Our campus is home to a variety of animals ranging from farm animals to dogs. At Boulder Creek Academy, animals are part of an educational and therapeutic strategy that helps students develop important social and emotional skills, especially amongst each other, as they work collaboratively to care for the animals.
Boulder Creek Academy features:
- Therapeutic horseback riding
- Animal husbandry
- Shelter dog rehabilitation training
Here are some examples of how working with animals benefits our students:
Reading Body Language
Horses communicate extensively through body language and make excellent teachers. Notice what a horse is doing with his tail. Is it hanging relaxed or gently swishing at flies? This is normal. However, if he is wringing his tail or swishing it rapidly, then the horse is annoyed or irritated. Is the tail clenched tightly against his hindquarters? This is a sign of fear or nervousness. An elevated tail means high spirits. The more time students spend with the horses the more they will be able to understand what the horse is thinking or feeling. Working with horses is a great way for our students to practice reading body language.
Respecting Personal Space
Interestingly, chickens have personal space. If they trust you, they will eat from your hand. If they don’t trust you, they will run. Students learn to recognize when the personal space of a chicken has changed and what factors are affecting the personal space.
When we have newborn animals on campus, they are helpless and depend on our students to provide them with the necessities of life. We often observe an animals’ trust in our students. For instance, when a pig trusts a student, it allows the student to rub its tummy.
Horses are outstanding when it comes to teaching students self-control. For example, how do you stand your ground when you may be scared of a larger body? How can you control something bigger than yourself and do it without losing the respect of the one you need to address?
Students work to train dogs from the animal shelter that have never been taught basic commands. Students learn the value of patience and understanding as they practice the same command repeatedly to train the animal. If a student loses patience a dog, it will not react positively to the training. Moreover, the positive-feedback training techniques used by students instill a sense of leadership and responsibility.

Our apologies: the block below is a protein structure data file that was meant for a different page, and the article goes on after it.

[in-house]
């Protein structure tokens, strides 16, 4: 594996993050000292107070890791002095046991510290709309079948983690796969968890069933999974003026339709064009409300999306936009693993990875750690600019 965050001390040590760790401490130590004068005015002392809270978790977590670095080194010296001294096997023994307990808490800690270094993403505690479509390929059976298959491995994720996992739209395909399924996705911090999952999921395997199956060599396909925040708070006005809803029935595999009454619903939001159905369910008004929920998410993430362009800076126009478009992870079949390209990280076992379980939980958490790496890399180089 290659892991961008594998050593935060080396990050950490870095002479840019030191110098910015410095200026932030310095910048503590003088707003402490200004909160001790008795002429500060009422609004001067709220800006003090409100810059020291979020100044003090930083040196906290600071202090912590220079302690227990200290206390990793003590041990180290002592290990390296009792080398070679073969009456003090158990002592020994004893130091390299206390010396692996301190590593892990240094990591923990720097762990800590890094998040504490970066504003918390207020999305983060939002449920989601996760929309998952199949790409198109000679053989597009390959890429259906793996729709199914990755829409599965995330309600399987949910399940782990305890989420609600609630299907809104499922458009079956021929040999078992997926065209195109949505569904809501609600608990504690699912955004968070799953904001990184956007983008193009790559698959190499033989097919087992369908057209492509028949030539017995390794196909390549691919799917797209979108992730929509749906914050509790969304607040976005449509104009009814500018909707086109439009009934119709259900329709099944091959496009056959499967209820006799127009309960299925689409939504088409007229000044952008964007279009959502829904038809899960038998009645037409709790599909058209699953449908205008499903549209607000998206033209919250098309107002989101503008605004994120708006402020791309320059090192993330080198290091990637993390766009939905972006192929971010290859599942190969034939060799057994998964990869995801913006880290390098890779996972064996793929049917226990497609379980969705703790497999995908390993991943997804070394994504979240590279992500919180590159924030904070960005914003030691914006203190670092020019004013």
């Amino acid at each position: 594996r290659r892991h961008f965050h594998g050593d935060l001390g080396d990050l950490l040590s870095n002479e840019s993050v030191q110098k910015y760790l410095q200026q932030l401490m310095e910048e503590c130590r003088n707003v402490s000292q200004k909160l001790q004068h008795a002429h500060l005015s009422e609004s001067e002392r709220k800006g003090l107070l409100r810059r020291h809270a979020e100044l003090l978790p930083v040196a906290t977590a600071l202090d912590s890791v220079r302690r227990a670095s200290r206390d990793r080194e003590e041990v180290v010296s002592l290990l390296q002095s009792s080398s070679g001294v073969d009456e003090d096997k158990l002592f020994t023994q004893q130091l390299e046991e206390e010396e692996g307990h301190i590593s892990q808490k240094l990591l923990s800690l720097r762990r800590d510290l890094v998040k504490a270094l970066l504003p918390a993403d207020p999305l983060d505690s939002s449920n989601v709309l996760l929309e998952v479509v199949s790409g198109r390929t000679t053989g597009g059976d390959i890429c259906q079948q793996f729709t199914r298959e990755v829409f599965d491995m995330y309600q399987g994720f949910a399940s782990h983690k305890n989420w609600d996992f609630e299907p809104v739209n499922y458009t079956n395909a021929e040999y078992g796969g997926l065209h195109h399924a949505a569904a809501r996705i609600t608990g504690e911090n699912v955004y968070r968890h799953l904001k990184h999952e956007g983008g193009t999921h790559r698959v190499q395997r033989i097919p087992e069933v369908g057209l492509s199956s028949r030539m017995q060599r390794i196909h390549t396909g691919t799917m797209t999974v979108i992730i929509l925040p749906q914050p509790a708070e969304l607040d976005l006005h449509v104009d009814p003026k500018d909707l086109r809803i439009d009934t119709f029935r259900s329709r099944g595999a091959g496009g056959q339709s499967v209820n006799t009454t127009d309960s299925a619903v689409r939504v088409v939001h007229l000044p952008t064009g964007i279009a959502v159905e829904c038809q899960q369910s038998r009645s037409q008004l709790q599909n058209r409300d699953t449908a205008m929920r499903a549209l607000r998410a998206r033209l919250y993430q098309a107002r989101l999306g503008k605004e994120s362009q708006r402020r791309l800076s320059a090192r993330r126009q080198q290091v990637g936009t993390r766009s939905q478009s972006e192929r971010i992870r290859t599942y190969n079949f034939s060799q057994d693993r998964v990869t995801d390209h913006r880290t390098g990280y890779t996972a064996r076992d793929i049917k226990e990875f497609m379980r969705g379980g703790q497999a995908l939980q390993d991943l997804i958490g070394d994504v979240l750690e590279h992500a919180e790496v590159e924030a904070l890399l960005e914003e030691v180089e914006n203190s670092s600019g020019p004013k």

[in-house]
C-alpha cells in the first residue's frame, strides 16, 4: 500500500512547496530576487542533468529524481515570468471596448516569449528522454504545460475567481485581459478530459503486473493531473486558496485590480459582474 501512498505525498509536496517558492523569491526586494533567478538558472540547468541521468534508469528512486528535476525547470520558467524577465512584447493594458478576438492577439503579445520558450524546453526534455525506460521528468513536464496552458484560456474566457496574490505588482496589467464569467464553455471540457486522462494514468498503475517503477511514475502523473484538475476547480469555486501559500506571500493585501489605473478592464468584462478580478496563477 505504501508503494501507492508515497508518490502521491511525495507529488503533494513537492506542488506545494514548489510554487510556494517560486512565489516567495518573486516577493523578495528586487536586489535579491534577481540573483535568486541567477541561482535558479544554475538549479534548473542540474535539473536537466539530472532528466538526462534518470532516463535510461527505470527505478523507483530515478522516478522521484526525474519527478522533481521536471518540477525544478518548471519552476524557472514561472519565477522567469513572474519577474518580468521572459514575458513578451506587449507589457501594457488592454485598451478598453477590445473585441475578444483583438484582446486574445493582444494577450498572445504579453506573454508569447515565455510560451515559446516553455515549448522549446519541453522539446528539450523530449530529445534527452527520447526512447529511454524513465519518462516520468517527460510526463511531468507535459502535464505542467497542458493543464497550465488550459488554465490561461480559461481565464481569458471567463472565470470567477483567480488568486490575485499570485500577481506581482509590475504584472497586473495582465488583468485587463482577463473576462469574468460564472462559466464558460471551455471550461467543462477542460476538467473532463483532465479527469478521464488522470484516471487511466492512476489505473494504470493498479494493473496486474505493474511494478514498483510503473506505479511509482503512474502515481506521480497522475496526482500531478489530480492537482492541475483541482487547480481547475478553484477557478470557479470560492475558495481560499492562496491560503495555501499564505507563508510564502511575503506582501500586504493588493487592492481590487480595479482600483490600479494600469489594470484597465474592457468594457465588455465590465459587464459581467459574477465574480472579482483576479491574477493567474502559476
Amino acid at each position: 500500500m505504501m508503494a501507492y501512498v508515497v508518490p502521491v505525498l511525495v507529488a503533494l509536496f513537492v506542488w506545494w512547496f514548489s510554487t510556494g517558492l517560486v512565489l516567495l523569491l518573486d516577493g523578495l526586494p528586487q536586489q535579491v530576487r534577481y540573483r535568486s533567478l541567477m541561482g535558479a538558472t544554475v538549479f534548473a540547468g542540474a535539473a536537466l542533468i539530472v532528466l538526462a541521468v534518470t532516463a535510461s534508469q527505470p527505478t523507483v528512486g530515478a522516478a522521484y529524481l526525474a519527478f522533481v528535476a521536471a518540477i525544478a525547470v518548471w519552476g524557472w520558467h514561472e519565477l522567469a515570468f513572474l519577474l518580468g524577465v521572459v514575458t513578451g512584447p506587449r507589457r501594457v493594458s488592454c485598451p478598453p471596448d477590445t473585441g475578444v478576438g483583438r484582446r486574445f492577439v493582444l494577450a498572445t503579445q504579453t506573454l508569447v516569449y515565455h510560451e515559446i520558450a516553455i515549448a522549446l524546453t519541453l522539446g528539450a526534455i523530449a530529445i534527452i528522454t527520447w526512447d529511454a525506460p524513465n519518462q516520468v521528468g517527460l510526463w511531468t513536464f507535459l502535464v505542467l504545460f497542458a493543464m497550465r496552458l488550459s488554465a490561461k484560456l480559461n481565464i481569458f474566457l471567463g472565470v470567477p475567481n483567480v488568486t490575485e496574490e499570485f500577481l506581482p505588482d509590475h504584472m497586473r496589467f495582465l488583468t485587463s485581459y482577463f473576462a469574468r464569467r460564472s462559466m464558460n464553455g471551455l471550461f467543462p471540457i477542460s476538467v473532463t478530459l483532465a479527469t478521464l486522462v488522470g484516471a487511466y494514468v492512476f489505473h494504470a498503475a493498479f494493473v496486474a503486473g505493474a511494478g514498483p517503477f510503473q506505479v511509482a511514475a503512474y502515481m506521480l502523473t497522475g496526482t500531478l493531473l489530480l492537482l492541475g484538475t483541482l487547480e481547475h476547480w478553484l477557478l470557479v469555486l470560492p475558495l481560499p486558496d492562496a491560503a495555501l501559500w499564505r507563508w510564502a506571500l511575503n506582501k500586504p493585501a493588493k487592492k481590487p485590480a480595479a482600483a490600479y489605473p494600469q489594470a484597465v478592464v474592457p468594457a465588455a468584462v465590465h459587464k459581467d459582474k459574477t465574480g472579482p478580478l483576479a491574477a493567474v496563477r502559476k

A bottle lamb or calf, for example, requires students to take on the role of a nurturer. They experience empathy that naturally ensues when you are taking care of a newborn animal. Students come to experience selflessness and compassion.
Meet Our Equine Staff
Feathers – Behavior Specialist
Feathers has been with BCA for several years and specializes in teaching students about attitude, self-control, and how her rider’s feelings transfer to her while in the ring. She is inspired by students who are calm, relaxed and practicing patience with her. In her spare time, she likes to hang with her other horse buddies and share tips about student behaviors over a game of swish your tail.
Tater Tot – Director of Hay
Tater Tot is our 13 year old Haflinger/quarter horse cross. He is our newest equine staff member and his responsibilities include training students to horse-back ride and the keys to positive animal communication. His calm demeanor and dry sense of humor make him a student favorite and his Tot’s hobbies include hay tasting and reviewing, horse fashion blogging and Scrabble.
Tux – Communication Director
As our Equine Communication Director, Tux specializes in communication and teaching students the value of reading body language. He is 17, which he finds beneficial in allowing him to find common ground with our 13-18 year old student body. Tux was a professional show horse for 13 years where he learned that it’s not about what you look like, it’s about who you are on the inside.
Moonshadow Agate – Fashion Director
Moonshadow Agate is the newest member of our equine therapy staff. She is a 17 year old registered Quarter horse and has spent the majority of her career teaching in the adolescent therapeutic community. Her friendly demeanor, unusual smoky gray coloring and dorsal stripe have earned her the unofficial title of Fashion Director. Aggie is always up for a chat and, being a teenager herself, finds she has much in common with our students and their many interests. In her spare time, Aggie can be found hanging out at the local feed store and blogging about the latest equine fashion trends.